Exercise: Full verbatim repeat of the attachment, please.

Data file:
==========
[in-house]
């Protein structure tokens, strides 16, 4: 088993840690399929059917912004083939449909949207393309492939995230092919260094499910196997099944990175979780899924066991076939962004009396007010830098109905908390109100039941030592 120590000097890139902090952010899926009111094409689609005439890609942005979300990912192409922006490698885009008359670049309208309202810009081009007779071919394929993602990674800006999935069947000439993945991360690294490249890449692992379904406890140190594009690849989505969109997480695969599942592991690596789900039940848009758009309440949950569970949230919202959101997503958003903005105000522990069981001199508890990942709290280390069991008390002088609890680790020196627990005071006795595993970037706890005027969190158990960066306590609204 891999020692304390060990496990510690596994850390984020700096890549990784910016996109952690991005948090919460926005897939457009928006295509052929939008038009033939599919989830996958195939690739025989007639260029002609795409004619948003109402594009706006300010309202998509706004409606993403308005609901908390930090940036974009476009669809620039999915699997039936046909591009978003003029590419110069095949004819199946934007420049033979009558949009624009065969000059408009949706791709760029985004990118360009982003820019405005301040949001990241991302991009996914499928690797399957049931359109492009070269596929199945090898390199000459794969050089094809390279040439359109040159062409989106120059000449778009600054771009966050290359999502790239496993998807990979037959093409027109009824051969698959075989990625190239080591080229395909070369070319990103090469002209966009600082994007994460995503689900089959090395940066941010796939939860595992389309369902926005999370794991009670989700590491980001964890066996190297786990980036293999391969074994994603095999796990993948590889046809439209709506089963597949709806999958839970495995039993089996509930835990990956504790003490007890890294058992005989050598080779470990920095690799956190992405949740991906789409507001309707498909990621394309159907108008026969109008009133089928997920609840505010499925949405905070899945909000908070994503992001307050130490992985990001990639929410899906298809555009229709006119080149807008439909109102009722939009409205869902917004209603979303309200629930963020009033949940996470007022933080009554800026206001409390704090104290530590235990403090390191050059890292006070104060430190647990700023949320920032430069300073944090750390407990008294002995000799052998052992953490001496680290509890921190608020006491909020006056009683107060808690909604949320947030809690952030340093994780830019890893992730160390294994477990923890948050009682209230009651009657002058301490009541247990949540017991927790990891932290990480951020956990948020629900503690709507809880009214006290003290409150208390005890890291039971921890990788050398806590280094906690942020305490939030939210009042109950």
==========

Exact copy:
[in-house]
């Protein structure tokens, strides 16, 4: 088993840690399929059917912004083939449909949207393309492939995230092919260094499910196997099944990175979780899924066991076939962004009396007010830098109905908390109100039941030592 120590000097890139902090952010899926009111094409689609005439890609942005979300990912192409922006490698885009008359670049309208309202810009081009007779071919394929993602990674800006999935069947000439993945991360690294490249890449692992379904406890140190594009690849989505969109997480695969599942592991690596789900039940848009758009309440949950569970949230919202959101997503958003903005105000522990069981001199508890990942709290280390069991008390002088609890680790020196627990005071006795595993970037706890005027969190158990960066306590609204 891999020692304390060990496990510690596994850390984020700096890549990784910016996109952690991005948090919460926005897939457009928006295509052929939008038009033939599919989830996958195939690739025989007639260029002609795409004619948003109402594009706006300010309202998509706004409606993403308005609901908390930090940036974009476009669809620039999915699997039936046909591009978003003029590419110069095949004819199946934007420049033979009558949009624009065969000059408009949706791709760029985004990118360009982003820019405005301040949001990241991302991009996914499928690797399957049931359109492009070269596929199945090898390199000459794969050089094809390279040439359109040159062409989106120059000449778009600054771009966050290359999502790239496993998807990979037959093409027109009824051969698959075989990625190239080591080229395909070369070319990103090469002209966009600082994007994460995503689900089959090395940066941010796939939860595992389309369902926005999370794991009670989700590491980001964890066996190297786990980036293999391969074994994603095999796990993948590889046809439209709506089963597949709806999958839970495995039993089996509930835990990956504790003490007890890294058992005989050598080779470990920095690799956190992405949740991906789409507001309707498909990621394309159907108008026969109008009133089928997920609840505010499925949405905070899945909000908070994503992001307050130490992985990001990639929410899906298809555009229709006119080149807008439909109102009722939009409205869902917004209603979303309200629930963020009033949940996470007022933080009554800026206001409390704090104290530590235990403090390191050059890292006070104060430190647990700023949320920032430069300073944090750390407990008294002995000799052998052992953490001496680290509890921190608020006491909020006056009683107060808690909604949320947030809690952030340093994780830019890893992730160390294994477990923890948050009682209230009651009657002058301490009541247990949540017991927790990891932290990480951020956990948020629900503690709507809880009214006290003290409150208390005890890291039971921890990788050398806590280094906690942020305490939030939210009042109950």